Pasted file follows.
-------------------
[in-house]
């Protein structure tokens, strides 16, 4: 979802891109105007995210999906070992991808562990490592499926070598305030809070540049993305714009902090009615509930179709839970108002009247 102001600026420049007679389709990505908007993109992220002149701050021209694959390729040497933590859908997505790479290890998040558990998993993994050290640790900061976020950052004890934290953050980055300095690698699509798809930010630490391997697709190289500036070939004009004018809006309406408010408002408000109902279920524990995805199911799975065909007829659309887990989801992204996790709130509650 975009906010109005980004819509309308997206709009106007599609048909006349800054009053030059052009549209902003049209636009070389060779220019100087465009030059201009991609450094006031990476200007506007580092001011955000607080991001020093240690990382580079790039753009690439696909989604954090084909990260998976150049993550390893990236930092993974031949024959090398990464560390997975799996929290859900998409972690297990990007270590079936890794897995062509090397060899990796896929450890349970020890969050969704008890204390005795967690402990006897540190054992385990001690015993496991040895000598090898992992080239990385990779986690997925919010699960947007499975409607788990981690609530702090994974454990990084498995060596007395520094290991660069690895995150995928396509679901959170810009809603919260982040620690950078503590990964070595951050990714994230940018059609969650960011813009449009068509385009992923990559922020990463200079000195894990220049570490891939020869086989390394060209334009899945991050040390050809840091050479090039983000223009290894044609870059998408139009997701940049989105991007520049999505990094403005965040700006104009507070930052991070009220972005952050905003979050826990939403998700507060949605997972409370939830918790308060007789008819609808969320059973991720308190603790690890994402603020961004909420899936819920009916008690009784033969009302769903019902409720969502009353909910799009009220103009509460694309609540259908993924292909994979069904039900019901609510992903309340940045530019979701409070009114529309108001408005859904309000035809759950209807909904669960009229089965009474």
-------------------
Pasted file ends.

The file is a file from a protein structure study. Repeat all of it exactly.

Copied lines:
[in-house]
């Protein structure tokens, strides 16, 4: 979802891109105007995210999906070992991808562990490592499926070598305030809070540049993305714009902090009615509930179709839970108002009247 102001600026420049007679389709990505908007993109992220002149701050021209694959390729040497933590859908997505790479290890998040558990998993993994050290640790900061976020950052004890934290953050980055300095690698699509798809930010630490391997697709190289500036070939004009004018809006309406408010408002408000109902279920524990995805199911799975065909007829659309887990989801992204996790709130509650 975009906010109005980004819509309308997206709009106007599609048909006349800054009053030059052009549209902003049209636009070389060779220019100087465009030059201009991609450094006031990476200007506007580092001011955000607080991001020093240690990382580079790039753009690439696909989604954090084909990260998976150049993550390893990236930092993974031949024959090398990464560390997975799996929290859900998409972690297990990007270590079936890794897995062509090397060899990796896929450890349970020890969050969704008890204390005795967690402990006897540190054992385990001690015993496991040895000598090898992992080239990385990779986690997925919010699960947007499975409607788990981690609530702090994974454990990084498995060596007395520094290991660069690895995150995928396509679901959170810009809603919260982040620690950078503590990964070595951050990714994230940018059609969650960011813009449009068509385009992923990559922020990463200079000195894990220049570490891939020869086989390394060209334009899945991050040390050809840091050479090039983000223009290894044609870059998408139009997701940049989105991007520049999505990094403005965040700006104009507070930052991070009220972005952050905003979050826990939403998700507060949605997972409370939830918790308060007789008819609808969320059973991720308190603790690890994402603020961004909420899936819920009916008690009784033969009302769903019902409720969502009353909910799009009220103009509460694309609540259908993924292909994979069904039900019901609510992903309340940045530019979701409070009114529309108001408005859904309000035809759950209807909904669960009229089965009474």